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May 06, 2019
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May 06, 2019
Not sure I can see this being of much use on Earth. (Too much weather, light pollution and just plain pollution.) If it can be made more efficient, maybe it can be a useful power source on the moon during the lunar night, tapping energy radiating from the lunar surface.

May 07, 2019
Not sure I can see this being of much use on Earth.

There's plenty of environmental sensors that could run on that amount of energy. If you want a good data collection your options are installing a local solar panel and a battery for data collection at night. With this one could forego the battery altogether (which means that the sensor would run basically maintenance-free forever)

Storage for the grid is an issue. Any reduction in storage requirements is welcome. I wonder if it would be possible to design a system that functions as a solar panel by day and uses this effect by night

May 07, 2019
I dunno, 64 nanowatts/m^2 is pretty low, but this is proof of concept and they say there is lots of room for improvement. Might still need a battery or super capacitor for some applications to deal with twilight, etc. if the device had to be active all the time. I can certainly see an environmental sensor that accumulates charge until it has enough, takes its measurement, transmits it and goes back to charging. I wonder what the theoretical limit is and how close a practical device can come? I'd love to see this become practical.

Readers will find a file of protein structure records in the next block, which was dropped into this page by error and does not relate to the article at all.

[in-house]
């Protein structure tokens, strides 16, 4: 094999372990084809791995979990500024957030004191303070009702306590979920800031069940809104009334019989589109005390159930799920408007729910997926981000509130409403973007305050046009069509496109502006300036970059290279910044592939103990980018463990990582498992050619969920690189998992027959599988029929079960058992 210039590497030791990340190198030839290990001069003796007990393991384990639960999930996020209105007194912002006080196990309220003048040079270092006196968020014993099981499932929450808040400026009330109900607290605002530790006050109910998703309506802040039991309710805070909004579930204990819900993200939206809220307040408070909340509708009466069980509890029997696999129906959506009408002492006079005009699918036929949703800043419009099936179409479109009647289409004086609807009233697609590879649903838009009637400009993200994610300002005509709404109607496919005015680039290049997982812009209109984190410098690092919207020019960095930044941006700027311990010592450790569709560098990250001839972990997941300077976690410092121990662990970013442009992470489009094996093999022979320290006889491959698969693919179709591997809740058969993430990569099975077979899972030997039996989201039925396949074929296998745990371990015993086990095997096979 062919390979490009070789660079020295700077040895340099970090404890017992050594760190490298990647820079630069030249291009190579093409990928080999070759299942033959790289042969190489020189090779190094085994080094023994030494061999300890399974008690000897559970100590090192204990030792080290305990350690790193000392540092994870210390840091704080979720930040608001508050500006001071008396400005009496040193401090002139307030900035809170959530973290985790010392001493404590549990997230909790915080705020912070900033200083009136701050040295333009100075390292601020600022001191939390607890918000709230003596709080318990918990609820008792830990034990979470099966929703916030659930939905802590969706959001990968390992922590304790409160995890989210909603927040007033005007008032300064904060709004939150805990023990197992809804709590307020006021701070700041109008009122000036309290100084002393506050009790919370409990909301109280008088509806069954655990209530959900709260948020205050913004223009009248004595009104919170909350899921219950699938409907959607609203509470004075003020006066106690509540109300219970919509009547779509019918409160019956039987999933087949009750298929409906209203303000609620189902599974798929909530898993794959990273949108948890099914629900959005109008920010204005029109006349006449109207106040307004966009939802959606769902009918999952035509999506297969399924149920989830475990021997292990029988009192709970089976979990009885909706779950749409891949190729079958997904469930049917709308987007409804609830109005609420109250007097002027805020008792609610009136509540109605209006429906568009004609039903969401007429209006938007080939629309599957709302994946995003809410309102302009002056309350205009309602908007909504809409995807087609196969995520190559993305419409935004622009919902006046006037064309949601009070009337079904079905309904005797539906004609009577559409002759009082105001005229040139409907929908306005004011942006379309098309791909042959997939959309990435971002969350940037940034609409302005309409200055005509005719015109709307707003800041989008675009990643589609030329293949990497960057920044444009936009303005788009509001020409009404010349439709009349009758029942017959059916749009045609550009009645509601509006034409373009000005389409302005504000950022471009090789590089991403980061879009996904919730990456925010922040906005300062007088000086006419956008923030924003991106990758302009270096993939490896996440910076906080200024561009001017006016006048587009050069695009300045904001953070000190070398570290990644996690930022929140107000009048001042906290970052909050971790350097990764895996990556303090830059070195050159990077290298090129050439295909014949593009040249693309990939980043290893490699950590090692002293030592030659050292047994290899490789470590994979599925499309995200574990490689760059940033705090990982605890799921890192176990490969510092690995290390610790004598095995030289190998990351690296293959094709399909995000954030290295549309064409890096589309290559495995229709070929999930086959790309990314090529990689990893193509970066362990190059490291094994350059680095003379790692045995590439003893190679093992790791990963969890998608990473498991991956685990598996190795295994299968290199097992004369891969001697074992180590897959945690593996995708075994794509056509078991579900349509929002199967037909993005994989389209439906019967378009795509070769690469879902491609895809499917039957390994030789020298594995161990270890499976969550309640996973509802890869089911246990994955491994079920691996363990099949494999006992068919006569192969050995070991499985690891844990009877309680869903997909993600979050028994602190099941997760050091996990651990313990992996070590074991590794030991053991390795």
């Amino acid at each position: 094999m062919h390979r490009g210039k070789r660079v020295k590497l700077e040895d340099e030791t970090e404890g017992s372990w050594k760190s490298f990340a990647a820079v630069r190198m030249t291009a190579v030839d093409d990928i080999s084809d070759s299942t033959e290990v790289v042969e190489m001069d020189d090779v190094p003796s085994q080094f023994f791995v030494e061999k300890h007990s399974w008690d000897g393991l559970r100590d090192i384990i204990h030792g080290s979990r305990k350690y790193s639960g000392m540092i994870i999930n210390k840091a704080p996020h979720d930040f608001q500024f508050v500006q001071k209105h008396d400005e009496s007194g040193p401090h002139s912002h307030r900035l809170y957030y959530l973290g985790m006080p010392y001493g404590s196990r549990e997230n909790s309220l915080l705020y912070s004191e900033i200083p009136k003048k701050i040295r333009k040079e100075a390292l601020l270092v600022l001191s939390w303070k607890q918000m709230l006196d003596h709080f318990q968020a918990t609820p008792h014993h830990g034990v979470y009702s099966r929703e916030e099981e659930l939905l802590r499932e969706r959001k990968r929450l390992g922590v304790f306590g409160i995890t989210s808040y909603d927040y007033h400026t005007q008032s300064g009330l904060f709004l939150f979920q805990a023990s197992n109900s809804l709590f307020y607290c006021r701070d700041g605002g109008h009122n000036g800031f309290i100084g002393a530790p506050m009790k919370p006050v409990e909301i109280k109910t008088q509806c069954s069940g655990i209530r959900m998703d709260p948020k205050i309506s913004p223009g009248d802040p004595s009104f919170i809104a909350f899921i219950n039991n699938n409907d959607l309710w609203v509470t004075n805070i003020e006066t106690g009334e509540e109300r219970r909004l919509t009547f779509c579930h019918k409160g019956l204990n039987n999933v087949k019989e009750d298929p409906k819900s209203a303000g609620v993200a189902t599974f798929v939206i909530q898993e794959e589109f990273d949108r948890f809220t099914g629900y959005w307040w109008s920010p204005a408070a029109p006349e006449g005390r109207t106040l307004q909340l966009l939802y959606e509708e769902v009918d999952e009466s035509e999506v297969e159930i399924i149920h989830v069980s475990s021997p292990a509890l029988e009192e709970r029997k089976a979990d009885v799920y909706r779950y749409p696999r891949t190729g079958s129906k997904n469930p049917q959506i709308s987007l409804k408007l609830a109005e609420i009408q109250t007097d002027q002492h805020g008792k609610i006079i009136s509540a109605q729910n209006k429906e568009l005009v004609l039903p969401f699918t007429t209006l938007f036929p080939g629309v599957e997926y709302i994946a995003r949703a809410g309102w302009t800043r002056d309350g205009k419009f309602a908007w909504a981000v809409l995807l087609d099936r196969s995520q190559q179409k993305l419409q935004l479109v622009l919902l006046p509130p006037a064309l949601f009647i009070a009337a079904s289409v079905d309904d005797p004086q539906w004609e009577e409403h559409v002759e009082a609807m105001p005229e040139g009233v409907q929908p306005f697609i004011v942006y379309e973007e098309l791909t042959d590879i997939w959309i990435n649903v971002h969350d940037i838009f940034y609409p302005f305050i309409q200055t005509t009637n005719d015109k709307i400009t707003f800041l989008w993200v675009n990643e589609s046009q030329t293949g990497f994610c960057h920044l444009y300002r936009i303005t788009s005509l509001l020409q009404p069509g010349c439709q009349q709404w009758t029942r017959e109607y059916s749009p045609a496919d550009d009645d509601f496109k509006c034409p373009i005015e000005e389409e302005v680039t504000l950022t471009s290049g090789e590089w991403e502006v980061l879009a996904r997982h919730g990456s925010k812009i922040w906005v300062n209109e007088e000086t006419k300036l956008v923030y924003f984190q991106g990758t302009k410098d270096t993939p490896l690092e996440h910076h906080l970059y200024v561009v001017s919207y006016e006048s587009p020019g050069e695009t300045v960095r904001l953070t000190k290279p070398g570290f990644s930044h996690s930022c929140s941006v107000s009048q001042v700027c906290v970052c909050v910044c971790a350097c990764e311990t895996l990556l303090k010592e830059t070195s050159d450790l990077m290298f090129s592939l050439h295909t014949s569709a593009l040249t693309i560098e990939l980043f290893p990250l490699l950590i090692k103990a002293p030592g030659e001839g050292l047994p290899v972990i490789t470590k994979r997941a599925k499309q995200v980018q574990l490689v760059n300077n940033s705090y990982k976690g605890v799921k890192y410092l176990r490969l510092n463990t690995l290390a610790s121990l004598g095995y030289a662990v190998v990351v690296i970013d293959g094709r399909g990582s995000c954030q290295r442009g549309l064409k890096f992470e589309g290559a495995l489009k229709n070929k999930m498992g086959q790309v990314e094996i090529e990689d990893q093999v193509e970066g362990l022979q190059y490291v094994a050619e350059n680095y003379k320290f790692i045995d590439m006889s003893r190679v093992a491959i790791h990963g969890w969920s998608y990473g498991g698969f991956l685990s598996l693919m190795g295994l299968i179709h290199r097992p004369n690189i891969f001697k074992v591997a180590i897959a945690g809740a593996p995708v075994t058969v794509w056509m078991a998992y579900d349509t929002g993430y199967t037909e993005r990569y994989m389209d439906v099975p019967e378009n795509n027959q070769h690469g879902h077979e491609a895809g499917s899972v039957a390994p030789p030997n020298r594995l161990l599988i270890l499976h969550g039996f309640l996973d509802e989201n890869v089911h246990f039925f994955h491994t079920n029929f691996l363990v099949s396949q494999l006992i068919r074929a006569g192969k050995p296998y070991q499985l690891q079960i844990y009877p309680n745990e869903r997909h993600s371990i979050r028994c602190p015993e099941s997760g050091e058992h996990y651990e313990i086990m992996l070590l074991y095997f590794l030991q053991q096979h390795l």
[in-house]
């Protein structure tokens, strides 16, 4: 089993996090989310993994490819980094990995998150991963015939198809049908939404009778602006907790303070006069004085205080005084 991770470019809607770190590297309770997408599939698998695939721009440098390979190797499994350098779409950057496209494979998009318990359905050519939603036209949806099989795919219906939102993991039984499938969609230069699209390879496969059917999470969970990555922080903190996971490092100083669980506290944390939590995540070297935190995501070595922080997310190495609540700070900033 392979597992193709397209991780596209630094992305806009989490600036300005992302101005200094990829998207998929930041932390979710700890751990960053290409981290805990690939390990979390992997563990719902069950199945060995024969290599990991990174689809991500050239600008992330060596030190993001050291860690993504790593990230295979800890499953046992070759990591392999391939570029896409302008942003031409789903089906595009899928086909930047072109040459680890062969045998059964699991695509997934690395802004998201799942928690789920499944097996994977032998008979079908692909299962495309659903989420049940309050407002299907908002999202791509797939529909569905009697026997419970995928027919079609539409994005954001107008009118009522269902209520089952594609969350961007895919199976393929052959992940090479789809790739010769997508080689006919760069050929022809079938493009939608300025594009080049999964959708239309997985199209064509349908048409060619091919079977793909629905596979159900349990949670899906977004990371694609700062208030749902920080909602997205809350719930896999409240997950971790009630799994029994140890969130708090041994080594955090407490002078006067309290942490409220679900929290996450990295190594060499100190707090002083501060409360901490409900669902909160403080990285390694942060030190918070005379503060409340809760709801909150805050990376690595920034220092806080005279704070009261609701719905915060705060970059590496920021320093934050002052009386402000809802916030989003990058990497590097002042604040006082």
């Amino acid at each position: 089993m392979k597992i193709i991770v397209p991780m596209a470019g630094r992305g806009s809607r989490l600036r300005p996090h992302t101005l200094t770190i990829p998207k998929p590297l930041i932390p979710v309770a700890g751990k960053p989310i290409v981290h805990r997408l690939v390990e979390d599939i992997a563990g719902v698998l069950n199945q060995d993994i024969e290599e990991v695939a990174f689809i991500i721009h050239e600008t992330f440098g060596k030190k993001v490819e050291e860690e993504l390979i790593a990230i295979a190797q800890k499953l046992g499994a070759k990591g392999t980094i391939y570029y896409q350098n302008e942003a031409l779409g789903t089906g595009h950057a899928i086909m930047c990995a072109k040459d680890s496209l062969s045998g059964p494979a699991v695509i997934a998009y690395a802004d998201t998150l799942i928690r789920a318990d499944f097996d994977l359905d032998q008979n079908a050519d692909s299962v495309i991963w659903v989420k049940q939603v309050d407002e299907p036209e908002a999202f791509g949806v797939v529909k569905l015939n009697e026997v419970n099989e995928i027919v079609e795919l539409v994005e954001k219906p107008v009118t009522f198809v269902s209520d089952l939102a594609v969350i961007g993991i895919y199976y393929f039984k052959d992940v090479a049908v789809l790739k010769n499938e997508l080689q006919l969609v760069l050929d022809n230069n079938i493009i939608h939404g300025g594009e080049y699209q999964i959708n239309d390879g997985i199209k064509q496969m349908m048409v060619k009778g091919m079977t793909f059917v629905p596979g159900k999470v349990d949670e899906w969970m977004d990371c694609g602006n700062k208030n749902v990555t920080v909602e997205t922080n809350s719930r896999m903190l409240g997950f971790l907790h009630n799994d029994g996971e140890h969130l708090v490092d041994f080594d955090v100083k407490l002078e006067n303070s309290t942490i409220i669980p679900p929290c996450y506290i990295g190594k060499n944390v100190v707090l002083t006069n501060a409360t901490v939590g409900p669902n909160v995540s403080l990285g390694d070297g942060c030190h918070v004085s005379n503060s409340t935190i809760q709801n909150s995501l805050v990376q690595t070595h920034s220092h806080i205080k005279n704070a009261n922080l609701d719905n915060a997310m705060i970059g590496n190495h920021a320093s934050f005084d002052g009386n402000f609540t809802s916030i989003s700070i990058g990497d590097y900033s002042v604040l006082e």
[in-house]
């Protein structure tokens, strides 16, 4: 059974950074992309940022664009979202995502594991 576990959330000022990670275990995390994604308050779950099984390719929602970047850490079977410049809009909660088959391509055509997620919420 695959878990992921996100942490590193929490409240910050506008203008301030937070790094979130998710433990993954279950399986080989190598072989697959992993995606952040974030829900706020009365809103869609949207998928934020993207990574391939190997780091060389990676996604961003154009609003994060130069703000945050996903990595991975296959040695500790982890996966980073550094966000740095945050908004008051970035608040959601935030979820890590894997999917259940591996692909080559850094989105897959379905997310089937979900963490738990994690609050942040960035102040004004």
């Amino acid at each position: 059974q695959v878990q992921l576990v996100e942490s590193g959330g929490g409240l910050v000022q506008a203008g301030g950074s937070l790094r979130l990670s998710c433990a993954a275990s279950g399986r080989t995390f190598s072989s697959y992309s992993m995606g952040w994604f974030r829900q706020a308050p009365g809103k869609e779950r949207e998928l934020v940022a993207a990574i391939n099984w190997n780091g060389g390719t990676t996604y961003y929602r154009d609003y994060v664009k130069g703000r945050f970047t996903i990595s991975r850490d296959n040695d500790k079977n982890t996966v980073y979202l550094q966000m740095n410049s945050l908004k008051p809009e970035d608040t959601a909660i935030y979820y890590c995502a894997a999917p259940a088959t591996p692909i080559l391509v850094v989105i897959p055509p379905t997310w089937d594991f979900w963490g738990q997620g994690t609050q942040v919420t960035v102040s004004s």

I had the same thought as you about panels that collected solar energy by day and radiation to space at night. That would be fantastic. Going to space again, I wonder if one could make a two sided cell that was solar energy capturing on one side and captured energy from radiation to the cold of space on the other. Two modes simultaneously. The sunward side would give you a lot of thermal energy to work with.

May 09, 2019
Photonic temperature outflow in this vacuum

A current generator facing space
which has a frigid temperature
where this outflow of energy
is harvested using optoelectronic physics of solar panels
the vacuum is this thermodynamics resource
negative illumination allows electrical energy to be harvested as heat leaves this surface.
pointing this device toward space
whose temperature approaches absolute zero
is able to find a temperature difference to generate an electric current

A heat engine acts by transferring energy from a warm region to a cool region of space

Are we hearing this correctly?
this device
this negative illumination allows electrical energy to be harvested as heat leaves this surface
effectively this vacuum is a heat sink where this heat is flowing from this device to this vacuum
or
is it more subtle than that
are these impacting photons on this device transferring energy to this device
where this device is transferring this heat to the frigid vacuum of space?

May 09, 2019
I dont get it - is this harvesting waste heat from earth or ambient energy from space? This doesnt have anything to do with zero point energy does it? Of course not.

May 09, 2019
It's harvesting heat from photons
TheGhostofOtto> I dont get it - is this harvesting waste heat from earth or ambient energy from space? This doesnt have anything to do with zero point energy does it? Of course not.

It's just not clear how it's doing it
Maybe, its patented
if it is, its no longer protected as all details are to be kept secret
Well, it's no longer a secret now

May 10, 2019
Is it possible this latest KickStarter Project would be ideal for performing further tests?

https://www.geeky...05-2019/